‘Twas the week before Christmas break, and all through the room, not a student was on-task, the teacher felt doomed.
As the holidays approach, it becomes increasingly difficult for students (and often teachers) to want to be at school. Instead, they are excited thinking about what presents they are giving and getting, the trip they might be going on, caroling, eating cookies, and lots of other fun holiday baubles.
However, academic work still needs to happen that week before break. Many teachers end up feeling like the Grinch as they struggle to have their students do even the most basic academic tasks.
Is there a solution to this?
Since students are so excited about Christmas, why not integrate it into your academic work?
To further explain, let’s use that mean old Grinch as an example.
At the beginning of the day, read Dr. Seuss’ How the Grinch Stole Christmas to familiarize all students with the book. Then, have the rest of the day themed around the Grinch.
Reading: Besides just reading the book yourself, why not let your students perform in some reader’s theater? This is a great way for your students to practice fluency and comprehension. The best part is, students will be having so much fun, they probably won’t even realize they’re learning.
One reader theater’s script for the Grinch: http://www.thebestclass.org/The_Grinch_Who_Stole_Christmas.pdf
Science: Can hearts actually grow three sizes? If not, what can?
Learn a little bit about the human body. Is it actually possible for hearts to grow three sizes? See what you and your students can discover.
As we know, hearts don’t actually grow three sizes, but maybe there are other materials that can. Have your students experiment with different materials such as sponges, the instant-grow towels (you can usually find these at dollar stores), potato pearls, and more. Just add water and see what can grow three sizes.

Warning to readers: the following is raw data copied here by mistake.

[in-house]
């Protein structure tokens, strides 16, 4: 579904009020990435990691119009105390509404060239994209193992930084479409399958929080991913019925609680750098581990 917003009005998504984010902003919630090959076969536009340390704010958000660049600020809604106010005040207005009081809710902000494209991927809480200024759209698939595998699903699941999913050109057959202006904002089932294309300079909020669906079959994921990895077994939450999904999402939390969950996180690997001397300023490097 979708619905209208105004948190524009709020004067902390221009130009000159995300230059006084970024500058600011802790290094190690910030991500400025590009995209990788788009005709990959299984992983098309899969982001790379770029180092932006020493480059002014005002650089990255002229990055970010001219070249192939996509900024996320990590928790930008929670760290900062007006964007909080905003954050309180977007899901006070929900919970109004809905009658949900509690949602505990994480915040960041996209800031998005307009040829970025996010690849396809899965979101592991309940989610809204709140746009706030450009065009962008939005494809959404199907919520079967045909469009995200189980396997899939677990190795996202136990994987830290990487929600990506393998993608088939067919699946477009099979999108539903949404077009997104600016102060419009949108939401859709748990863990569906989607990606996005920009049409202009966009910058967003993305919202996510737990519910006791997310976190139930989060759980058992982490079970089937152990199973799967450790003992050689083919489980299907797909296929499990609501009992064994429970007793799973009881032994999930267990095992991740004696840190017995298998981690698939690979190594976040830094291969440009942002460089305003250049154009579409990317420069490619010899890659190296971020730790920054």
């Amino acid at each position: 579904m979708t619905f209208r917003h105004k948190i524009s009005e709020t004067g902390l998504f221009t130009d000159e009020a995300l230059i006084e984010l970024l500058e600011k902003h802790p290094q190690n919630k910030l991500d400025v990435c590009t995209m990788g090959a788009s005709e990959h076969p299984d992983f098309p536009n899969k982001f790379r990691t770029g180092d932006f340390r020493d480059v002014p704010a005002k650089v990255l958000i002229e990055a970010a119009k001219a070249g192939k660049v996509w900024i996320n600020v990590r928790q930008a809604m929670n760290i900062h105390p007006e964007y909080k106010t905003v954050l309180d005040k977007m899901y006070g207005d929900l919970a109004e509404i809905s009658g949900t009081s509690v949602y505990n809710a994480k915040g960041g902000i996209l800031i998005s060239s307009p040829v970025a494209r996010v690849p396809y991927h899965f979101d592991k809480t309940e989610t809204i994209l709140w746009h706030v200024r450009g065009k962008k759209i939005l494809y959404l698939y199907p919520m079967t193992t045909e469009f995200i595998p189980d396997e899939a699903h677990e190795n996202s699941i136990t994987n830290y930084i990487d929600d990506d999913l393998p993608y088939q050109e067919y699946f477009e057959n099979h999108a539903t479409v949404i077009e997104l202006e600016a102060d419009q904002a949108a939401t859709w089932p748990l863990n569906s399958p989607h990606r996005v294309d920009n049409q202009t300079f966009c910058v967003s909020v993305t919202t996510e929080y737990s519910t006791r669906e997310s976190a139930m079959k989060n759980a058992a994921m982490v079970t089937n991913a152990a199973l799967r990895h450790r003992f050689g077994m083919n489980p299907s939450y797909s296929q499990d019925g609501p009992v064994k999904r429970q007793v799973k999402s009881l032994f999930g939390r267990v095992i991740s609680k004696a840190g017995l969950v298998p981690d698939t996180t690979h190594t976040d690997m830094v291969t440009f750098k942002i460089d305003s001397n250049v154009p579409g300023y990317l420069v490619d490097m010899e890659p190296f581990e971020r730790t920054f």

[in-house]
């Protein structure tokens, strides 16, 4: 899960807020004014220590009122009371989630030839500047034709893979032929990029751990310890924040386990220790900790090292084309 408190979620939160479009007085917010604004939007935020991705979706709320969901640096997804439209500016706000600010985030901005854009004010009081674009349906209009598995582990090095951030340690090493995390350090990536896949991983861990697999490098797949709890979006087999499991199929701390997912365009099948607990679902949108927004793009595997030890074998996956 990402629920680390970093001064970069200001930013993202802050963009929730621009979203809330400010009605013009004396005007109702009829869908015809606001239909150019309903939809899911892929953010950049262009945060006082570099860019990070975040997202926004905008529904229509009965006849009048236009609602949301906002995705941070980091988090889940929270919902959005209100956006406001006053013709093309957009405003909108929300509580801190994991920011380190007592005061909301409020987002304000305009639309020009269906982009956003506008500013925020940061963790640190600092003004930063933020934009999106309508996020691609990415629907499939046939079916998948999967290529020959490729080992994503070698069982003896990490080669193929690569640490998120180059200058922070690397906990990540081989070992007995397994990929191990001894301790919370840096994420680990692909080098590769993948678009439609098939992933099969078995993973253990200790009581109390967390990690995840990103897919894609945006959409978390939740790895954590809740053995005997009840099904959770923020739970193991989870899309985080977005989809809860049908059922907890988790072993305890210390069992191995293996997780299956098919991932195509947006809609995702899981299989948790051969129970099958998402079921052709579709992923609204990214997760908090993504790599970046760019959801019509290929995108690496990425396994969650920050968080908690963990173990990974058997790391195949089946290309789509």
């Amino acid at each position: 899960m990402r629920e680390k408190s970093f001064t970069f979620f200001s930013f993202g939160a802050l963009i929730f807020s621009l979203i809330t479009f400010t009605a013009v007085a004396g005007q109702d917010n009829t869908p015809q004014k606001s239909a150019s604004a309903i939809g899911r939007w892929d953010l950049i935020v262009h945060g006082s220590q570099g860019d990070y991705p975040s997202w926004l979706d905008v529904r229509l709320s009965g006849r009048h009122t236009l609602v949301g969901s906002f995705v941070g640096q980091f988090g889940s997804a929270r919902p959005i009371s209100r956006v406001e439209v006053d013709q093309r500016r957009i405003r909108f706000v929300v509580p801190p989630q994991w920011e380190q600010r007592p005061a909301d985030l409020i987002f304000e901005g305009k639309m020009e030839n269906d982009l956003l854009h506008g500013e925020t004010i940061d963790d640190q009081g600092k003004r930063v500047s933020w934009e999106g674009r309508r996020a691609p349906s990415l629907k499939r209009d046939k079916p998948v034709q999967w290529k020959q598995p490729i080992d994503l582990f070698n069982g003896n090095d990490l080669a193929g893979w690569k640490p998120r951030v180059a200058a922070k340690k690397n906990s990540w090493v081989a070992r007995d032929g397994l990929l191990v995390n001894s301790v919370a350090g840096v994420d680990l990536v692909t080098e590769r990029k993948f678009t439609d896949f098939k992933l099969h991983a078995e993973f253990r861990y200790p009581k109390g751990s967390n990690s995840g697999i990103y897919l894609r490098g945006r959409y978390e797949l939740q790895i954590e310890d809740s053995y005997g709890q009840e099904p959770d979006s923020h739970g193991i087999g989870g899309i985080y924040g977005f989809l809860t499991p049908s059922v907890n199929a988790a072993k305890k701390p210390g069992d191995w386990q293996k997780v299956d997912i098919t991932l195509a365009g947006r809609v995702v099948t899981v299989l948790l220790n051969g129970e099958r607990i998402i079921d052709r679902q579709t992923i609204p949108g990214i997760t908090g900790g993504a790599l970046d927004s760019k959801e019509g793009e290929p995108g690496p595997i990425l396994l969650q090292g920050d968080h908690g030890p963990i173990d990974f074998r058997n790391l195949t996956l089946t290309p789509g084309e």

Math: We all know that the Grinch lives just north of Whoville, but do your students know their 3-dimensional shapes? Do students know that a Christmas tree is basically a cone and that homes are actually pentagonal prisms?
Depending on the age of your students, they could learn the names of these 3-D figures and actually create them. Using all of these newly made 3-D figures, you can create your own “Whoville.” Or maybe even find the volume of a Christmas tree.
Writing: As Dr. Seuss famously wrote, “‘Maybe Christmas’ he thought, ‘doesn’t come from a store. Maybe Christmas means a little bit more!’” This a great springboard into a journal prompt.
Besides journal prompts, students could also learn to imitate Dr. Seuss’ famous rhyming style. Talking about rhyme, and even writing your own Christmas poem, is another great academic activity that you can derive from the Grinch.
Perhaps academics can include a little bit more? Although the book example and activities in this post are for elementary school teachers, teachers in secondary settings can still use this same principle. If you’re an English teacher, why not discuss Charles Dicken’s A Christmas Carol? Or if you’re a history teacher, you could discuss the Christmas Day truces during WWI? There’s tons of cool dry ice experiments you can use in science classes as well.
Although all of your teaching shouldn’t focus on the holidays, utilizing them can be a very engaging and academic part of December.